The Scripture verses used by proponents of universalism to prove that God will save all, would make better sense when we look at God’s desire or even His will more in the sense of His “wish,” intent or “plan.”
Let’s take an example of God’s “wish,” and see where a skewed take on it can lead to a flawed understanding of God’s ways. This is that Bible verse used as their “banner” by proponents of the current “health-wealth /prosperity gospel”: 3 John 2 (KJV), “Beloved, I wish [Greek, euchomai, meaning to “pray,” “wish,” or “would”] above all things [notice that disputable word “all!”] that thou mayest prosper and be in health, even as thy soul prospereth.” The NKJV renders this as: “Beloved, I pray that you may prosper and be in health, just as your soul prospers.”
Those who promote this “gospel” thus conclude that if you are not healthy or wealthy, you have somehow failed in your Christian calling and have frustrated God’s highest wish. If this were the litmus test or indicator of genuine Christianity, then we’d have to say that the apostle Paul failed the test!
Paul revealed that he had an affliction – given him as a “thorn in the flesh” by God through Satan’s messenger — in order to humble him and keep him from being over-exalted because of the abundance of revelations Jesus gave him (2 Corinthians 12:7-9; Galatians 1:11-12; Acts 26:16).
Some have suggested that Paul’s “thorn in the flesh” could have been some serious eye condition. We get this sense from what Paul told the Galatian brethren: “For I bear you witness that, if possible, you would have plucked [gouged] out your eyes and given them to me” (Galatians 4:15). Later, in Galatians 6:11, Paul says, “See what large letters [“font-size,” as we’d say in today’s cyber-language] I have written to you with my own hand.” Again, this is an indication of his visual handicap.
Paul also revealed the many tribulations he suffered in his ministry. In 2 Corinthians 12:22-28, he lists among them sleeplessness, hunger, thirst, fasting often, cold and nakedness. Rather than feeling defeated by these, Paul gained spiritual strength and power through Christ (Verses 8-10).
Thus Paul could confidently conclude about his future: “Finally, there is laid up for me the crown of righteousness, which the Lord, the righteous Judge, will give to me on that Day [of Christ’s return], and not only to me but also to all who have loved His appearing” (2 Timothy 4:8).
That “crown” is also the “crown of life” (Revelation 2:10-11) – everlasting life – promised by Christ to all His faithful and righteous followers and servants, as Paul certainly was. Verse 11 clarifies this life as everlasting, because those who receive it “shall not be hurt by the second death.”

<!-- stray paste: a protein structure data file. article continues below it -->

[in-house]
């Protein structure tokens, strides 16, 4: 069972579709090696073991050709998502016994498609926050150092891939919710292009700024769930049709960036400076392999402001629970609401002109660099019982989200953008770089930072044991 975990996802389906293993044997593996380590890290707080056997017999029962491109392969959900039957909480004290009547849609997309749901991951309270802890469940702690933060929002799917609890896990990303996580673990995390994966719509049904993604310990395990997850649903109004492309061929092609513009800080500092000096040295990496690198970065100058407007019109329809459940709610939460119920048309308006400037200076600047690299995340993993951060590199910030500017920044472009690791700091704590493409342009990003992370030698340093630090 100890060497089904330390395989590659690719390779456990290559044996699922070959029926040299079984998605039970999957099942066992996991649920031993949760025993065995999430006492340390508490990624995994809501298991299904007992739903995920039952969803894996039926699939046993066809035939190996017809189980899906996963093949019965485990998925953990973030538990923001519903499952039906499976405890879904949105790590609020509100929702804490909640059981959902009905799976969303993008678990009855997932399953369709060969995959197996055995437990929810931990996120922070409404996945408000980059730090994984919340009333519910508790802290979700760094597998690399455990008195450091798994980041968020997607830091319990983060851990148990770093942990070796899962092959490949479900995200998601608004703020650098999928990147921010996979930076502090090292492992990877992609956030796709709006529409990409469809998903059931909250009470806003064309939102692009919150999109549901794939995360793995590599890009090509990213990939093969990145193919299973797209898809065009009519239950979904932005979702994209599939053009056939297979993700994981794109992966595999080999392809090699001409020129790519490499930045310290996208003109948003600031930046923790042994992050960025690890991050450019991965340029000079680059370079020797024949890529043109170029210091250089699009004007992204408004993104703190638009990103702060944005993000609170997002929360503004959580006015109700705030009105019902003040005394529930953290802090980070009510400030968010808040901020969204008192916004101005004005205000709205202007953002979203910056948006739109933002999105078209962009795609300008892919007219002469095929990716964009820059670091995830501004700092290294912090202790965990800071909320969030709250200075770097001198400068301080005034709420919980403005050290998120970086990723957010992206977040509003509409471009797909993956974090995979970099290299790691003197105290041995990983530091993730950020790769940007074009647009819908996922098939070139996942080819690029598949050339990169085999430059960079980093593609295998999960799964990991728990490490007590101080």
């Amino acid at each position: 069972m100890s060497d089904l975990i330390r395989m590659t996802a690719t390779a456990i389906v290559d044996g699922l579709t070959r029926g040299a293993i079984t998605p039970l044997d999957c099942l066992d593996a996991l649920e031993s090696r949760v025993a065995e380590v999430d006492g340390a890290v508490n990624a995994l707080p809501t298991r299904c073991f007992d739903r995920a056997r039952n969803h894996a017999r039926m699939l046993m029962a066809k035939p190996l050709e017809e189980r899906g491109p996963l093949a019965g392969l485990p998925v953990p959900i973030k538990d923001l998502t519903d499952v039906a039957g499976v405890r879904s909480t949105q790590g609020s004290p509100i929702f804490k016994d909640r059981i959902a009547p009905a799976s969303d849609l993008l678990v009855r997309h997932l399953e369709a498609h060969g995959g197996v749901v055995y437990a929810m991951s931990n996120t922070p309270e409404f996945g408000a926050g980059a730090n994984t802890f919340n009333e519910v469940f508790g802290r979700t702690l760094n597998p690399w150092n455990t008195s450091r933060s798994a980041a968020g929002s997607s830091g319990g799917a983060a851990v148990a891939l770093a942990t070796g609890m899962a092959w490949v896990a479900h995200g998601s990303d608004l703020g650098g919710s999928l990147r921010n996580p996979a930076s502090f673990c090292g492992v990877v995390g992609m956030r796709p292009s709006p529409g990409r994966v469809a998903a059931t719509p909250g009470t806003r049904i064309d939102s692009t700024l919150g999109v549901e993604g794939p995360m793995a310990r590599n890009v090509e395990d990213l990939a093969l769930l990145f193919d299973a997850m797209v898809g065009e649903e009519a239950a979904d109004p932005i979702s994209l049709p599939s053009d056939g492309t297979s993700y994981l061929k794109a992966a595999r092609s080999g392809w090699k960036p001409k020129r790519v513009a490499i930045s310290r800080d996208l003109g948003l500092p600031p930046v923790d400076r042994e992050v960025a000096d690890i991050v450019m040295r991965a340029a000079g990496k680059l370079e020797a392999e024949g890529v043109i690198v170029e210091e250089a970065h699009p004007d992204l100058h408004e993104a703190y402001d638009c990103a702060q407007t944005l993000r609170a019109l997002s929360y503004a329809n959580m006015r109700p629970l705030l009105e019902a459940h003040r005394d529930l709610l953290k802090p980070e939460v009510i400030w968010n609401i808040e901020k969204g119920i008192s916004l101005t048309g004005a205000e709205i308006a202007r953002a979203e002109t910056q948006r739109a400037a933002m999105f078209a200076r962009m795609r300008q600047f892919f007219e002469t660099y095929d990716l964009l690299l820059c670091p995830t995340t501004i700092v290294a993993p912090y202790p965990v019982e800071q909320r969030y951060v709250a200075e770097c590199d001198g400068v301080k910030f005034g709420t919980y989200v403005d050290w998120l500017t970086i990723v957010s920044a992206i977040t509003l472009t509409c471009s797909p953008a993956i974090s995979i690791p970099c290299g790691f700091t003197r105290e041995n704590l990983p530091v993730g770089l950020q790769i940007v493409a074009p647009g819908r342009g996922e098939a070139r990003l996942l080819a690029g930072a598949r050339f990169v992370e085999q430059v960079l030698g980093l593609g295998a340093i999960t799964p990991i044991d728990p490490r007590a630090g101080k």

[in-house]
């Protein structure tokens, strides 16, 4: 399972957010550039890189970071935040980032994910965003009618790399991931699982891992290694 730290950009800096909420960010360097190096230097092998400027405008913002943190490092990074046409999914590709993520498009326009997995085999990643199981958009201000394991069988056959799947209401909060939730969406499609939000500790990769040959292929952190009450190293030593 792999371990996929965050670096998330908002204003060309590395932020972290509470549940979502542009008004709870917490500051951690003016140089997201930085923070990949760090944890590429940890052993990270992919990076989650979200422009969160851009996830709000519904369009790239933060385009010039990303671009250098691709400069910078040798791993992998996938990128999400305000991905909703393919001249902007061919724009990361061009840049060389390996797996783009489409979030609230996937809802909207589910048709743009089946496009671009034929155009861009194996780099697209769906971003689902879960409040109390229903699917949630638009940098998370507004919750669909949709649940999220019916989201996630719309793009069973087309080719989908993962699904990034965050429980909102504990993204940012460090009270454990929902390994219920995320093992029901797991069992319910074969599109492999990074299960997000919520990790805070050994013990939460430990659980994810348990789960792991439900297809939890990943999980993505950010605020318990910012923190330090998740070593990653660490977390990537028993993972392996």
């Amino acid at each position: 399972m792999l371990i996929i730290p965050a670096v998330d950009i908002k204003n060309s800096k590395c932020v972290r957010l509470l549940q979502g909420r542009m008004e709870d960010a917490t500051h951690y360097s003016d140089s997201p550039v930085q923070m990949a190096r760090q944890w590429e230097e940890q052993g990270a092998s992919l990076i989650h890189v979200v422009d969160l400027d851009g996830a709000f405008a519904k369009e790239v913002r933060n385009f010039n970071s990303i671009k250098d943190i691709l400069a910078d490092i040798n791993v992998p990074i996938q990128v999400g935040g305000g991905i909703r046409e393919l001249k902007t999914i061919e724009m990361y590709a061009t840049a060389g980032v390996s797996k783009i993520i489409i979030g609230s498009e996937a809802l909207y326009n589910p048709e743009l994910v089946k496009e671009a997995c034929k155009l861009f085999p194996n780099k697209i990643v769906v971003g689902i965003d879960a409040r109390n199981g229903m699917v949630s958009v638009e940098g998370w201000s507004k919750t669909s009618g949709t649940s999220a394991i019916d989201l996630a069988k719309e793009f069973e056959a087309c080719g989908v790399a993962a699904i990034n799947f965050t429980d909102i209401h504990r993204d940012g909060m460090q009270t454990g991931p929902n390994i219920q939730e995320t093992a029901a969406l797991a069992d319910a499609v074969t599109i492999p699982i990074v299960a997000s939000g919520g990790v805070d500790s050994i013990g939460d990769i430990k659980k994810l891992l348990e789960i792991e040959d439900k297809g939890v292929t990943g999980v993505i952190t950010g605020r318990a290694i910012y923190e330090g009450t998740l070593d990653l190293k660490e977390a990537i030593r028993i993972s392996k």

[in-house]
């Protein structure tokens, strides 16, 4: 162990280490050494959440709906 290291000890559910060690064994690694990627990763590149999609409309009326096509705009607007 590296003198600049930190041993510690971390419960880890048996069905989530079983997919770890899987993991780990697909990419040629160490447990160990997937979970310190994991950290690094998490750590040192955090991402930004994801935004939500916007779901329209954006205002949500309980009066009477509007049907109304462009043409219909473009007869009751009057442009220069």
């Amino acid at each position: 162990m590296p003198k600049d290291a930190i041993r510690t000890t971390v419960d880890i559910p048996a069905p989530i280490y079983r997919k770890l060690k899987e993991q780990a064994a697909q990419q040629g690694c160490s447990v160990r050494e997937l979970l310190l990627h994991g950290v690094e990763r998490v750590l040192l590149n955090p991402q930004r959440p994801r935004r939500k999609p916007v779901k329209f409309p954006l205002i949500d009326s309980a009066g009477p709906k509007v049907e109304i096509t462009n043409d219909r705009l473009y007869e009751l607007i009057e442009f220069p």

It will not be till God’s “Holy City” comes down to a renewed earth that, sickness, pain, poverty, and death will be no more for God’s glorified, immortal saints (Revelation 21:4).
In this regard, the Book of Job is instructive. This dramatic account shows Job’s “friends” accusing Job of some sin he was committing, or else he would not have been severely punished by God with a sore illness and loss of his children and property. At the end of the story Job is proven righteous after all, and he had his health and wealth given back to him.
In this life, this present evil age, God allows His children to suffer many trials and tests in order to perfect their faith (James 1:2-4; 1 Peter 1:6-9). God allows “time and chance”(Ecclesiastes 9:11) to befall even His people. Many Christians get sick, figure in accidents, are persecuted, and die. But God promises that, at the very end, all things will work together for good to them (Romans 8:28). [See: The Flaming Sword East of Eden.]
Christ’s testimony that some will be destroyed in hell-fire and that not all will be saved is not a reflection of God lacking the power and ability to save all, according to His desire, wish or purpose. Rather, the failure should be blamed on the person who chooses the way of death instead of God’s way to life everlasting. Revelation 22:7 invites all to come to take of “the water of life freely.” Jesus spoke about “Living water” [symbolic of God’s Spirit] as giving everlasting life (John 7:37-38; 4:10-14). But one must “desire” to drink that water (Revelation 22:17, last part). To “desire” is to exercise one’s will to want, thirst, crave or hunger, as for God’s righteousness and everlasting life in God’s kingdom. Jesus promised that those who so hunger and thirst will not be disappointed (Matthew 5:6).
A “lifesaver” analogy
Someone sent me a post showing a lifesaver, with a rope, floating on water. The sender obviously wanted to test what I was going to say in view of his belief that God will save all, without anyone doing anything, like grabbing the lifesaver, to save oneself. The possibility that the person may choose not to use the lifesaver and, if he is a non-swimmer, may thus drown to death — according to adherents of universalism — would thus have to be prevented by God from happening so that he will be saved somehow, because God’s will or desire is that no one should be lost.
Well, as I heard someone remark, you can’t prove anything by a mere analogy!
God’s saving work cannot be compared to a mere lifesaver. God has purposed and worked out the salvation of men through the death, and resurrection, of His Son, Jesus Christ! [I have written a “treatise” on this in my website article titled Two Goats Together, which I recommend that you read prayerfully. See also: The Ransomed of the LORD.]